I was looking into this for someone else, and as it's quite interesting I'm also posting it here. Most of the information comes from the Australian Copyright Council website. I didn't go into music or digital copyright because the original task related to using text on quilts, embroideries and in art work, but music would be similar. It's important to understand what we can use legally but in the end it is a moral issue and we must monitor ourselves.
In Australia, copyright protection is free and automatic; there is no registration system but this does not mean it doesn't exist. The Australian Copyright Council website has all the information available if you need more detail - http://www.copyright.org.au/
Copyright is a legal protection for material including writing/poetry, visual images/logos, music/lyrics and more. Copyright protection gives the copyright owner the right to control the use of their material including reproduction and electronic communication - anyone who uses their material without permission will infringe copyright. An infringement means the copyright owner could bring an action against the person who infringes their copyright to recover damages.
In most cases, copyright lasts from the time the material is created until 70 years after the end of the year the creator dies. During that time the copyright can be inherited by the creator's family or friends, or included in the assets of a business.
You need permission to quote from a work if the quote forms a "substantial" part of the source work. A part will generally be "substantial" if it is an important, distinctive or recognisable part. The quality of the part is more important than the quantity or proportion. The purpose of the use may be relevant; if you are using it for a commercial purpose you will need permission and possibly will have to pay for the right. There is no provision in the Copyright Act that allows you to use copyright material after you have tried, but failed, to find the copyright owner if it is still under copyright protection.
There is no special exception which allows you to use copyright material without permission for educational purposes or for a non-profit purpose - you still need to get the permission. And, just because certain information, poetry, lyrics etc is available on the internet does not necessarily mean it is free to use.
A work is in the "public domain" if its copyright protection has expired. There is no list of works that are in the public domain so you'll have to find out who the author was, when the author died and whether the work was first published during the author’s lifetime. Once copyright on a work has expired, it cannot be revived by subsequent publication ... an example is the works of William Shakespeare - anyone can reproduce all or parts of his work. A publisher who produces Shakespeare's work will only own copyright to the typographical arrangement and can prevent another publisher making an exact copy of that publication, but not of Shakespeare's work.
"Moral rights" are rights relating to a creator’s reputation in connection with their work - in addition to the "economic rights" - like the right to reproduce the work. Creators are entitled to take legal action if they are not credited for their work; if their work is falsely attributed to someone else; or if their work is treated in a derogatory way – for example, by distorting it or modifying it.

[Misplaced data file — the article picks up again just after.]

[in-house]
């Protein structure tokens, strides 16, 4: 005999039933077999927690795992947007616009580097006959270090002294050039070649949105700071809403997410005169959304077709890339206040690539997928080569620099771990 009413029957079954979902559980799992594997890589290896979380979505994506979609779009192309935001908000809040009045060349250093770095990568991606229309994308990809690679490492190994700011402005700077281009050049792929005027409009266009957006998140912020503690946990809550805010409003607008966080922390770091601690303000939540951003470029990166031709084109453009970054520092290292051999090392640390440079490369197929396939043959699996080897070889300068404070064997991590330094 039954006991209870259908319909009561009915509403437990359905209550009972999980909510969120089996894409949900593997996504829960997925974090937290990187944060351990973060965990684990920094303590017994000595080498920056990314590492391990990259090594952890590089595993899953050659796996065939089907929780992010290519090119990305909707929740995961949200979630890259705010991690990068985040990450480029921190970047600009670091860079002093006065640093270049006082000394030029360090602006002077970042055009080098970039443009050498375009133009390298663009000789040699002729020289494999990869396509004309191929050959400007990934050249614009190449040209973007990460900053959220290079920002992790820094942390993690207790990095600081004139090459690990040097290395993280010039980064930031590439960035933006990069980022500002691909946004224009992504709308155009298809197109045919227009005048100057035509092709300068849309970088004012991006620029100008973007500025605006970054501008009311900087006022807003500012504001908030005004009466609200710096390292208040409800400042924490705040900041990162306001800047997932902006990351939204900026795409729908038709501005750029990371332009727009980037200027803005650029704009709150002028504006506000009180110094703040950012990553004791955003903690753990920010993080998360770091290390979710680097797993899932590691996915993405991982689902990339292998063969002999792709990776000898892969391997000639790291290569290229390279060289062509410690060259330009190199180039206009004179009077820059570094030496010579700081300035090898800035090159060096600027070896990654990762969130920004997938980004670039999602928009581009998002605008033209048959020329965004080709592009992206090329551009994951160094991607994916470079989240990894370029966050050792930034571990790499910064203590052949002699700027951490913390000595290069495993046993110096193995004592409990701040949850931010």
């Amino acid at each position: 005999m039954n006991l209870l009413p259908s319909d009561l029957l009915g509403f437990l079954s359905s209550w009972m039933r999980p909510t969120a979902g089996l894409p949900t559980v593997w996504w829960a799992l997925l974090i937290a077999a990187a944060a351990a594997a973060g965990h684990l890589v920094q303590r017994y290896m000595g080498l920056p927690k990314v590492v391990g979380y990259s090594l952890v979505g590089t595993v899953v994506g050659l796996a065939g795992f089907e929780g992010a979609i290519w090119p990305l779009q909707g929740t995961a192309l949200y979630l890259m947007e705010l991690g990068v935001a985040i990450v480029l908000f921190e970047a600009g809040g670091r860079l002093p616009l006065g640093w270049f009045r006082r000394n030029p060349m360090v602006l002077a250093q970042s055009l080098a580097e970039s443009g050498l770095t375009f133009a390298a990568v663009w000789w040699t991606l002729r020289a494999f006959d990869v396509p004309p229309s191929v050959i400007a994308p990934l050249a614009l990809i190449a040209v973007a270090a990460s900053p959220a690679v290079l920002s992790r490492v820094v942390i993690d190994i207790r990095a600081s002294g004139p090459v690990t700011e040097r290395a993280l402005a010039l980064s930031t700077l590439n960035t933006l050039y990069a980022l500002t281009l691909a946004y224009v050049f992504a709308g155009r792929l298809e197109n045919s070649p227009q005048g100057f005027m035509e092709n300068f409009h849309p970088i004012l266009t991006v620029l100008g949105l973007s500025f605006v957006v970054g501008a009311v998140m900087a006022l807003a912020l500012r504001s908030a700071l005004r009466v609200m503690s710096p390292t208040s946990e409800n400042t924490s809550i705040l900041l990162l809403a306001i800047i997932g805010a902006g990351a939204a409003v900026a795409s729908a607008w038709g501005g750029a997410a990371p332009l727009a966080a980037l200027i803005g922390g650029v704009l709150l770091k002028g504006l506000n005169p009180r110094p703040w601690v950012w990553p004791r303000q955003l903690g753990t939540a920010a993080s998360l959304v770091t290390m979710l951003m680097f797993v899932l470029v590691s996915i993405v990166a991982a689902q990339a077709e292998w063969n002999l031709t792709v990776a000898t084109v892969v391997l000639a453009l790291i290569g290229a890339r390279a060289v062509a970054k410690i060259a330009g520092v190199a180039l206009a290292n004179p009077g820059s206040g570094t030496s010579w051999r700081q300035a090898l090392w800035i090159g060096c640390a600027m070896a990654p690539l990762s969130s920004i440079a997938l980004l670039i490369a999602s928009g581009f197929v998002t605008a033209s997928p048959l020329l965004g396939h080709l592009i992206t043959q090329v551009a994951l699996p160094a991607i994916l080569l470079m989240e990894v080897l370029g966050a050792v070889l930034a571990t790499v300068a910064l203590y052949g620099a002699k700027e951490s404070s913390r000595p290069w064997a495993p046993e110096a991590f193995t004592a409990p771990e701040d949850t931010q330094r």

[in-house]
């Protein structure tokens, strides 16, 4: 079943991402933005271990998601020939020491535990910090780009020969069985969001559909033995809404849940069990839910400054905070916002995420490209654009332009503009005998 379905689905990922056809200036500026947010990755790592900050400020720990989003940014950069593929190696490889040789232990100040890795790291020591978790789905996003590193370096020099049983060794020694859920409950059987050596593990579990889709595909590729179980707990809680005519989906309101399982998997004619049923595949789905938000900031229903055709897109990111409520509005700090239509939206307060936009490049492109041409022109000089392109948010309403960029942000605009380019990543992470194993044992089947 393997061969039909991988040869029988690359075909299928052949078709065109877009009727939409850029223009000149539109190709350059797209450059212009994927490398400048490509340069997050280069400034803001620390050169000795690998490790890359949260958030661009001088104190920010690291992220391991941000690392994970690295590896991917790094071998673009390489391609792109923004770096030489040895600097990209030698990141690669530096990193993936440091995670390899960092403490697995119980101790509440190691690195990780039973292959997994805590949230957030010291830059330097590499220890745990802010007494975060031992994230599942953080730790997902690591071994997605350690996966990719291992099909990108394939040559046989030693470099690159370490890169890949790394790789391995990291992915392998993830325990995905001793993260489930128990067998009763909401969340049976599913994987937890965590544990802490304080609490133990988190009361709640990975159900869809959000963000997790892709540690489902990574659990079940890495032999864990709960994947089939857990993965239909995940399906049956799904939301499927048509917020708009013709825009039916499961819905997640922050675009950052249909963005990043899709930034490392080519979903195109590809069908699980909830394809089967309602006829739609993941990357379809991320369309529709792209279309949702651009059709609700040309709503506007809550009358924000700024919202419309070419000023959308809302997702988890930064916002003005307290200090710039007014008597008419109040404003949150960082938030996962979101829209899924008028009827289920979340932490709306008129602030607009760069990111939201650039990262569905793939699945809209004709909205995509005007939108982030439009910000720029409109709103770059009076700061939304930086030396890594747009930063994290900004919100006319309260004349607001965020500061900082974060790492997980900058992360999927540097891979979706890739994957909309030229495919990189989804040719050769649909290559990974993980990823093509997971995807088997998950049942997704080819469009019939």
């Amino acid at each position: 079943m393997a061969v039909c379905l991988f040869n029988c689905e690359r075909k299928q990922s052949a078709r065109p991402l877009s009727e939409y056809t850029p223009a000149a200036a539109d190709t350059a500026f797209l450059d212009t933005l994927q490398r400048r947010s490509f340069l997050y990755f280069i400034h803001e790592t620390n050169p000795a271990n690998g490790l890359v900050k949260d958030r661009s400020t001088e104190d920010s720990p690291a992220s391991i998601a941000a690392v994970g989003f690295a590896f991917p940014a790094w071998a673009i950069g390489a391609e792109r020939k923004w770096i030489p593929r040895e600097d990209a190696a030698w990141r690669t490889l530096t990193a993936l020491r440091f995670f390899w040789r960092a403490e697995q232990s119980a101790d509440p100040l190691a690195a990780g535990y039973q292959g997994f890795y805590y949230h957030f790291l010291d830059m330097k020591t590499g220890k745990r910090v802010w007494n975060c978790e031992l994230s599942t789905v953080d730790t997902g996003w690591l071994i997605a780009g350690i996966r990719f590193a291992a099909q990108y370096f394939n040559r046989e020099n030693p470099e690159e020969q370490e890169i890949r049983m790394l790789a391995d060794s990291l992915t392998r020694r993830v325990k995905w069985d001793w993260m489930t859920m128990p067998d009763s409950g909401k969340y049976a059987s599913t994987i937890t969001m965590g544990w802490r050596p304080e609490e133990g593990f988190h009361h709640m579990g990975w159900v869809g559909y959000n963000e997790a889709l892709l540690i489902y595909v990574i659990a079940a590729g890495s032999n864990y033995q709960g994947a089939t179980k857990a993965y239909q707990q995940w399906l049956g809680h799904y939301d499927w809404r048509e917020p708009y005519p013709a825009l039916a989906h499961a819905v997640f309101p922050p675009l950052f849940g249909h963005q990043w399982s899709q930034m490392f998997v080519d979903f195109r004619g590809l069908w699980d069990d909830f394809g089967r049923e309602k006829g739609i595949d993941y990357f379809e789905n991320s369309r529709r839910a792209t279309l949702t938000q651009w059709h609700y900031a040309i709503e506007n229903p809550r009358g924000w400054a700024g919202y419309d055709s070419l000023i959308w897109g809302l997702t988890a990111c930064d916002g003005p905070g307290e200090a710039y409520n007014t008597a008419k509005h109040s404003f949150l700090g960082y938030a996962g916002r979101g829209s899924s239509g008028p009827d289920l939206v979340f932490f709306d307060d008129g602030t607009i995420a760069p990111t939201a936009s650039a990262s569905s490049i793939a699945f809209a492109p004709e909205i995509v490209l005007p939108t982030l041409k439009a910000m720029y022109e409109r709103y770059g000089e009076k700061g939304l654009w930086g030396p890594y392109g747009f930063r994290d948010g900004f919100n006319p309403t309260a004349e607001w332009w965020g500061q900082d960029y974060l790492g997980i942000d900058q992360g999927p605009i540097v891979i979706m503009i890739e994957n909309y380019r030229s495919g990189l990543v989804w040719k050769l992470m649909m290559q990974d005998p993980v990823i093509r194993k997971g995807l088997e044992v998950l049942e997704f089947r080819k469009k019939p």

If you are requesting permission to use copyright material you should provide the copyright holder with as much detail as possible, such as: title and author (ISBN if possible) of the publication from which you want to take the material; a description of the material you want to use, number of words or line count; the format of publication as well as your details.
Most sport teams would not allow people to use their logo for commercial purposes. In charity situations, they may still control the use very closely so you'll need to inquire about the legal use.
But if you are buying fabric that has a logo printed on it then the legal use has been sorted out. This also applies to licensed cartoon characters, other commercial images and creative writing on fabric. Someone else has obtained the permission.
It is risky to use creative work without permission unless you are absolutely certain that the work is in the public domain. There was a case in the US of a lady who had written a short poem in 1989 titled 'Families are like quilts'. She developed this and sold as a stitchery/embroidery pattern, copyrighted in 2005. Later she found her poem was being sold on decorative wall hangings and embroidered pillows. She claimed these were unauthorised copies and filed a lawsuit against 6 companies. I think it's still with the courts.
So, it seems that if it is already printed on fabric bought by the metre, that's alright, but if you appliqué, embroider, knit or paint it on you need permission.
Please keep in mind that creative material has been written, designed or put together by someone and they deserve recognition for their work and control over how it is used.